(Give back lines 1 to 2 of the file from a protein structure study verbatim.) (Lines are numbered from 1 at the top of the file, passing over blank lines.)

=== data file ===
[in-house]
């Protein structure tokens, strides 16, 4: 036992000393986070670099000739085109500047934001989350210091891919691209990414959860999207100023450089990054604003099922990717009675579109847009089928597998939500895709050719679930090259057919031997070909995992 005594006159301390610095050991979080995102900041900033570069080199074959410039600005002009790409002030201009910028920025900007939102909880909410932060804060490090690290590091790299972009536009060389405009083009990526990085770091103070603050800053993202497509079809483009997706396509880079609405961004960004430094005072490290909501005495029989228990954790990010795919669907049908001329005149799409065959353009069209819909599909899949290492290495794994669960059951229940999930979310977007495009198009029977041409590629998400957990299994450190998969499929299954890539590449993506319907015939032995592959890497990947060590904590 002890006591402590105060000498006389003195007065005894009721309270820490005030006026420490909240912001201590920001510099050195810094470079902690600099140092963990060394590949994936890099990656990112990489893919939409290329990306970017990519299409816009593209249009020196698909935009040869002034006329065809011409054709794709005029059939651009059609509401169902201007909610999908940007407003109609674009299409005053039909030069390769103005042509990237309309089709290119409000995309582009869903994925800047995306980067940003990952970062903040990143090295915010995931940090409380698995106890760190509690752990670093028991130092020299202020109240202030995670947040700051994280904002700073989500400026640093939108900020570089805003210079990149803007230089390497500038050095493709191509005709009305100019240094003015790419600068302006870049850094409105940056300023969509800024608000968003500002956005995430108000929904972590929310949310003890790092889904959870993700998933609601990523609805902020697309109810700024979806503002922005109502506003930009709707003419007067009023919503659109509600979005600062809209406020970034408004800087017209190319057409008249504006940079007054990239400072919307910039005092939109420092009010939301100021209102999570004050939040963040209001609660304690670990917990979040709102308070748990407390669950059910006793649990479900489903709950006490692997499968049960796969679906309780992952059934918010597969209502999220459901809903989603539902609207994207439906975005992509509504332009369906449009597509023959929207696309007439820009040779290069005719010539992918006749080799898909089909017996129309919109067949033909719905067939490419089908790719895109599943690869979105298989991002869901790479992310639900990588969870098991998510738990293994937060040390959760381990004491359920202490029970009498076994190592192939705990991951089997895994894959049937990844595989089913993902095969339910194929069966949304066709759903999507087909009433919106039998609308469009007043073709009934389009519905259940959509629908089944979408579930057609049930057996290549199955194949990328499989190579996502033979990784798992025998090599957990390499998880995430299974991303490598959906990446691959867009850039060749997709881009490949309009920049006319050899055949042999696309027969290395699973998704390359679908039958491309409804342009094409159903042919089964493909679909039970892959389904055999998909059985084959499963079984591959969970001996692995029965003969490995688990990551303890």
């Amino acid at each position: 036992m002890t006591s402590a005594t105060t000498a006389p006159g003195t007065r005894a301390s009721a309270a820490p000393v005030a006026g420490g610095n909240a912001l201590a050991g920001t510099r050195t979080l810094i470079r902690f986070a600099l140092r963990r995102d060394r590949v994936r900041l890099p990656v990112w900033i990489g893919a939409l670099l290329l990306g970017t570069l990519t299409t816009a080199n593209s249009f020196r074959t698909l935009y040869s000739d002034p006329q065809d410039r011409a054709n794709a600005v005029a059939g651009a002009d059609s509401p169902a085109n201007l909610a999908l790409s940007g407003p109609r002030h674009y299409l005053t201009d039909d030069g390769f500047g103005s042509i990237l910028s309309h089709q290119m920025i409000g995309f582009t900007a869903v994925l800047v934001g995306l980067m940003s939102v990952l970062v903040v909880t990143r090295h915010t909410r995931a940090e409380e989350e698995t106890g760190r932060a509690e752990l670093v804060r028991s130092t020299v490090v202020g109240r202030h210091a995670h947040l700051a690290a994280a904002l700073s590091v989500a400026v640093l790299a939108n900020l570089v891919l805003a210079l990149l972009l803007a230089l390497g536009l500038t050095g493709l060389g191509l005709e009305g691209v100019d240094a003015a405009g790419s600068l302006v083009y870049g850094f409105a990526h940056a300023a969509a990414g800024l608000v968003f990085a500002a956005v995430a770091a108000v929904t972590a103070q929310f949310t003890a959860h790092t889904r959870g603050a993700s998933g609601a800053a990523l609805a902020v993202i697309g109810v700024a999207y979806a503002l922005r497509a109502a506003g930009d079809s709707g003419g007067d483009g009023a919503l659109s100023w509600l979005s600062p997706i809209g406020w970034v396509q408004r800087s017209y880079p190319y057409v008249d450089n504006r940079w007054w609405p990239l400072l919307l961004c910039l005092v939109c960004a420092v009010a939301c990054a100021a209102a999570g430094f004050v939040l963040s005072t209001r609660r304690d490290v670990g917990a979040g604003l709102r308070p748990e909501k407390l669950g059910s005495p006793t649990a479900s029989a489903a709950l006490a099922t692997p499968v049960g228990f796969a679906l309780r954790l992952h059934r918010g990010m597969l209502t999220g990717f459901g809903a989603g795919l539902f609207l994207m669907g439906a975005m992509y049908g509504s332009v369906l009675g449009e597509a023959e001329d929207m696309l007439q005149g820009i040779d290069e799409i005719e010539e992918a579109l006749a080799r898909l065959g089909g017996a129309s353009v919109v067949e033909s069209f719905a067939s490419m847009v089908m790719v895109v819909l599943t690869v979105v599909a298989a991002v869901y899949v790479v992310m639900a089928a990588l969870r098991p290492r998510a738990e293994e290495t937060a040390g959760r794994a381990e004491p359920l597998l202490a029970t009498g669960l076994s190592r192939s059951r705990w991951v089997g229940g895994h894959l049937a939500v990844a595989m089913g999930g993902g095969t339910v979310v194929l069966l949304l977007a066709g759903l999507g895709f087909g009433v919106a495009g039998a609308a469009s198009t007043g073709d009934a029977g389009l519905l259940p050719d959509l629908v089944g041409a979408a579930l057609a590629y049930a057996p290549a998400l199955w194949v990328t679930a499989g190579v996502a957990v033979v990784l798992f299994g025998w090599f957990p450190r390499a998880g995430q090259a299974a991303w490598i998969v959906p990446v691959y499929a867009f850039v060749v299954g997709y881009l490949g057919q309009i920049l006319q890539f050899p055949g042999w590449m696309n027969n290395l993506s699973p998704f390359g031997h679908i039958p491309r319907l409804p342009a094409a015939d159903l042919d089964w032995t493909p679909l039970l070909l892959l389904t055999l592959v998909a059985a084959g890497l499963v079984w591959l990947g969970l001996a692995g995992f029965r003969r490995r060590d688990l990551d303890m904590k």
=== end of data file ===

[in-house]
């Protein structure tokens, strides 16, 4: 036992000393986070670099000739085109500047934001989350210091891919691209990414959860999207100023450089990054604003099922990717009675579109847009089928597998939500895709050719679930090259057919031997070909995992 005594006159301390610095050991979080995102900041900033570069080199074959410039600005002009790409002030201009910028920025900007939102909880909410932060804060490090690290590091790299972009536009060389405009083009990526990085770091103070603050800053993202497509079809483009997706396509880079609405961004960004430094005072490290909501005495029989228990954790990010795919669907049908001329005149799409065959353009069209819909599909899949290492290495794994669960059951229940999930979310977007495009198009029977041409590629998400957990299994450190998969499929299954890539590449993506319907015939032995592959890497990947060590904590 002890006591402590105060000498006389003195007065005894009721309270820490005030006026420490909240912001201590920001510099050195810094470079902690600099140092963990060394590949994936890099990656990112990489893919939409290329990306970017990519299409816009593209249009020196698909935009040869002034006329065809011409054709794709005029059939651009059609509401169902201007909610999908940007407003109609674009299409005053039909030069390769103005042509990237309309089709290119409000995309582009869903994925800047995306980067940003990952970062903040990143090295915010995931940090409380698995106890760190509690752990670093028991130092020299202020109240202030995670947040700051994280904002700073989500400026640093939108900020570089805003210079990149803007230089390497500038050095493709191509005709009305100019240094003015790419600068302006870049850094409105940056300023969509800024608000968003500002956005995430108000929904972590929310949310003890790092889904959870993700998933609601990523609805902020697309109810700024979806503002922005109502506003930009709707003419007067009023919503659109509600979005600062809209406020970034408004800087017209190319057409008249504006940079007054990239400072919307910039005092939109420092009010939301100021209102999570004050939040963040209001609660304690670990917990979040709102308070748990407390669950059910006793649990479900489903709950006490692997499968049960796969679906309780992952059934918010597969209502999220459901809903989603539902609207994207439906975005992509509504332009369906449009597509023959929207696309007439820009040779290069005719010539992918006749080799898909089909017996129309919109067949033909719905067939490419089908790719895109599943690869979105298989991002869901790479992310639900990588969870098991998510738990293994937060040390959760381990004491359920202490029970009498076994190592192939705990991951089997895994894959049937990844595989089913993902095969339910194929069966949304066709759903999507087909009433919106039998609308469009007043073709009934389009519905259940959509629908089944979408579930057609049930057996290549199955194949990328499989190579996502033979990784798992025998090599957990390499998880995430299974991303490598959906990446691959867009850039060749997709881009490949309009920049006319050899055949042999696309027969290395699973998704390359679908039958491309409804342009094409159903042919089964493909679909039970892959389904055999998909059985084959499963079984591959969970001996692995029965003969490995688990990551303890």